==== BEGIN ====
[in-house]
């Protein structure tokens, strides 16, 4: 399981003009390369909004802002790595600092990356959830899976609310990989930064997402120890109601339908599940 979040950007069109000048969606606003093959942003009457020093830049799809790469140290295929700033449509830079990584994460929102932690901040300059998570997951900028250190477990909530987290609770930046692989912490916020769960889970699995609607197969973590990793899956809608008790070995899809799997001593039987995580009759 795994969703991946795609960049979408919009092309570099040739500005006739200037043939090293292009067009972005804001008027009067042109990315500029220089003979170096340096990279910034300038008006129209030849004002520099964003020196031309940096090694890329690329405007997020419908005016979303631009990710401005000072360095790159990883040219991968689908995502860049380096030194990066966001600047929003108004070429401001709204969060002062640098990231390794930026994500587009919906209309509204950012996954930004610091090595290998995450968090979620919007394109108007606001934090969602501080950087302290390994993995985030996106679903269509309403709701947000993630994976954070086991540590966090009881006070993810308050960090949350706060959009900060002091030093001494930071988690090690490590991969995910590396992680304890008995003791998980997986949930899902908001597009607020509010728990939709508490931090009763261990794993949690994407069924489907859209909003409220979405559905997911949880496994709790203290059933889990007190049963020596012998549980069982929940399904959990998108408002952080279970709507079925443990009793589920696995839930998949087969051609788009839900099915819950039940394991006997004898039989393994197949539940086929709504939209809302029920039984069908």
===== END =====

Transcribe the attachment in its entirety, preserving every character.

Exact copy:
[in-house]
């Protein structure tokens, strides 16, 4: 399981003009390369909004802002790595600092990356959830899976609310990989930064997402120890109601339908599940 979040950007069109000048969606606003093959942003009457020093830049799809790469140290295929700033449509830079990584994460929102932690901040300059998570997951900028250190477990909530987290609770930046692989912490916020769960889970699995609607197969973590990793899956809608008790070995899809799997001593039987995580009759 795994969703991946795609960049979408919009092309570099040739500005006739200037043939090293292009067009972005804001008027009067042109990315500029220089003979170096340096990279910034300038008006129209030849004002520099964003020196031309940096090694890329690329405007997020419908005016979303631009990710401005000072360095790159990883040219991968689908995502860049380096030194990066966001600047929003108004070429401001709204969060002062640098990231390794930026994500587009919906209309509204950012996954930004610091090595290998995450968090979620919007394109108007606001934090969602501080950087302290390994993995985030996106679903269509309403709701947000993630994976954070086991540590966090009881006070993810308050960090949350706060959009900060002091030093001494930071988690090690490590991969995910590396992680304890008995003791998980997986949930899902908001597009607020509010728990939709508490931090009763261990794993949690994407069924489907859209909003409220979405559905997911949880496994709790203290059933889990007190049963020596012998549980069982929940399904959990998108408002952080279970709507079925443990009793589920696995839930998949087969051609788009839900099915819950039940394991006997004898039989393994197949539940086929709504939209809302029920039984069908």